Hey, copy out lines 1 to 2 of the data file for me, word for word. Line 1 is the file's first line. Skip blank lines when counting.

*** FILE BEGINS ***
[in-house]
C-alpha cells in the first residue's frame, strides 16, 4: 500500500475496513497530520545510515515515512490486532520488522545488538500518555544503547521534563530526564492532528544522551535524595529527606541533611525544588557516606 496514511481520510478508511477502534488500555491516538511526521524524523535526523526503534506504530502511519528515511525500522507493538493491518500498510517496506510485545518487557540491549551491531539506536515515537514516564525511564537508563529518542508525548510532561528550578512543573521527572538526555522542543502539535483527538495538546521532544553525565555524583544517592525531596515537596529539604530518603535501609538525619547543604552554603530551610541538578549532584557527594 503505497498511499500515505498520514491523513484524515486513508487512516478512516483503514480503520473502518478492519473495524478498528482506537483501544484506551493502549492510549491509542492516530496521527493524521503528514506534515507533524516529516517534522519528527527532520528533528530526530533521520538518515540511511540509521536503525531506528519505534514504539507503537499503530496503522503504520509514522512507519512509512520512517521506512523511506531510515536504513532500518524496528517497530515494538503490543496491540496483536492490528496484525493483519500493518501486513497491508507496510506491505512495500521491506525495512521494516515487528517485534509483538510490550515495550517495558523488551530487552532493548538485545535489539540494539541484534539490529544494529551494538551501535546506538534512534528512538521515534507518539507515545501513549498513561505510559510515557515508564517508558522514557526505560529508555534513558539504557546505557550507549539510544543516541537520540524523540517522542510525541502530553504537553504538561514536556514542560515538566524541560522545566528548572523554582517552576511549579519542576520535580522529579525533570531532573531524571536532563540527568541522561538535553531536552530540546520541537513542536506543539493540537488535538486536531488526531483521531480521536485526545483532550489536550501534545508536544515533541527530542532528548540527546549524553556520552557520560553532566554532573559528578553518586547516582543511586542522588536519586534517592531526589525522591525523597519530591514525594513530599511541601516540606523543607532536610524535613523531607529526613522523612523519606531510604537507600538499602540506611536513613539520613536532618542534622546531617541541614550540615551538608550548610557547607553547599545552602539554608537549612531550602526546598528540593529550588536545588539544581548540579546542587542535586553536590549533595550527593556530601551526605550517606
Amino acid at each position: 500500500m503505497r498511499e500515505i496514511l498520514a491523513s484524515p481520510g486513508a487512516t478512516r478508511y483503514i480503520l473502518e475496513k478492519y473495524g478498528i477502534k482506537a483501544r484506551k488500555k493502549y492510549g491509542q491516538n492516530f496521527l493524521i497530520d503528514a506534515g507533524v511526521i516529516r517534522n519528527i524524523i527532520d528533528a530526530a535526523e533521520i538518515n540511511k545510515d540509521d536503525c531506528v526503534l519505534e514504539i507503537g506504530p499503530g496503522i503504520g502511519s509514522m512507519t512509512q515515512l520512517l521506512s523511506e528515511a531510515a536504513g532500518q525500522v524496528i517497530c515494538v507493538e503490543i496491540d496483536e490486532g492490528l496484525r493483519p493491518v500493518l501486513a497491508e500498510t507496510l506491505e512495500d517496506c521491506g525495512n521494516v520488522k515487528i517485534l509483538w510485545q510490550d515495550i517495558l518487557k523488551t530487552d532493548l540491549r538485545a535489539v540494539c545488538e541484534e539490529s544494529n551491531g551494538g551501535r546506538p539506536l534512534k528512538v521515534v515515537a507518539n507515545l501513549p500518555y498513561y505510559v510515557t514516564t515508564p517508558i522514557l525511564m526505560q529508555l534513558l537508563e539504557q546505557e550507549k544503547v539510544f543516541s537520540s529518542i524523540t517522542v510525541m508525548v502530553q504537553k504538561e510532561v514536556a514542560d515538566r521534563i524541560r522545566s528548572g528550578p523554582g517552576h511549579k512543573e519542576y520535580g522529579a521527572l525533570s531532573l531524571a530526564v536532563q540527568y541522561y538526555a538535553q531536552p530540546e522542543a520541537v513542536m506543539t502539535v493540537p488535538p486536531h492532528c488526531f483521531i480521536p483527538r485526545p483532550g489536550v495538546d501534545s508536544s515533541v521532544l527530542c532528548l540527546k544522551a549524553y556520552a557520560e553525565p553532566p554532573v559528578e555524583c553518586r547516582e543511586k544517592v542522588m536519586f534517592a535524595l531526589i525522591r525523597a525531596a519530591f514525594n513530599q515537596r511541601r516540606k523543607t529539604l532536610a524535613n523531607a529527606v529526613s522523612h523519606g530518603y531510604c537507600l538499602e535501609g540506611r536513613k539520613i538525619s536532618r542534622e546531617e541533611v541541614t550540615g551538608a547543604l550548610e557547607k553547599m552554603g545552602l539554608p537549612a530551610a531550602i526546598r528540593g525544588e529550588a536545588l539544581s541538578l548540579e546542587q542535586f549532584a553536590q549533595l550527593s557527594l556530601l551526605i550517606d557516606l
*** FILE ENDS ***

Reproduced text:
[in-house]
C-alpha cells in the first residue's frame, strides 16, 4: 500500500475496513497530520545510515515515512490486532520488522545488538500518555544503547521534563530526564492532528544522551535524595529527606541533611525544588557516606 496514511481520510478508511477502534488500555491516538511526521524524523535526523526503534506504530502511519528515511525500522507493538493491518500498510517496506510485545518487557540491549551491531539506536515515537514516564525511564537508563529518542508525548510532561528550578512543573521527572538526555522542543502539535483527538495538546521532544553525565555524583544517592525531596515537596529539604530518603535501609538525619547543604552554603530551610541538578549532584557527594 503505497498511499500515505498520514491523513484524515486513508487512516478512516483503514480503520473502518478492519473495524478498528482506537483501544484506551493502549492510549491509542492516530496521527493524521503528514506534515507533524516529516517534522519528527527532520528533528530526530533521520538518515540511511540509521536503525531506528519505534514504539507503537499503530496503522503504520509514522512507519512509512520512517521506512523511506531510515536504513532500518524496528517497530515494538503490543496491540496483536492490528496484525493483519500493518501486513497491508507496510506491505512495500521491506525495512521494516515487528517485534509483538510490550515495550517495558523488551530487552532493548538485545535489539540494539541484534539490529544494529551494538551501535546506538534512534528512538521515534507518539507515545501513549498513561505510559510515557515508564517508558522514557526505560529508555534513558539504557546505557550507549539510544543516541537520540524523540517522542510525541502530553504537553504538561514536556514542560515538566524541560522545566528548572523554582517552576511549579519542576520535580522529579525533570531532573531524571536532563540527568541522561538535553531536552530540546520541537513542536506543539493540537488535538486536531488526531483521531480521536485526545483532550489536550501534545508536544515533541527530542532528548540527546549524553556520552557520560553532566554532573559528578553518586547516582543511586542522588536519586534517592531526589525522591525523597519530591514525594513530599511541601516540606523543607532536610524535613523531607529526613522523612523519606531510604537507600538499602540506611536513613539520613536532618542534622546531617541541614550540615551538608550548610557547607553547599545552602539554608537549612531550602526546598528540593529550588536545588539544581548540579546542587542535586553536590549533595550527593556530601551526605550517606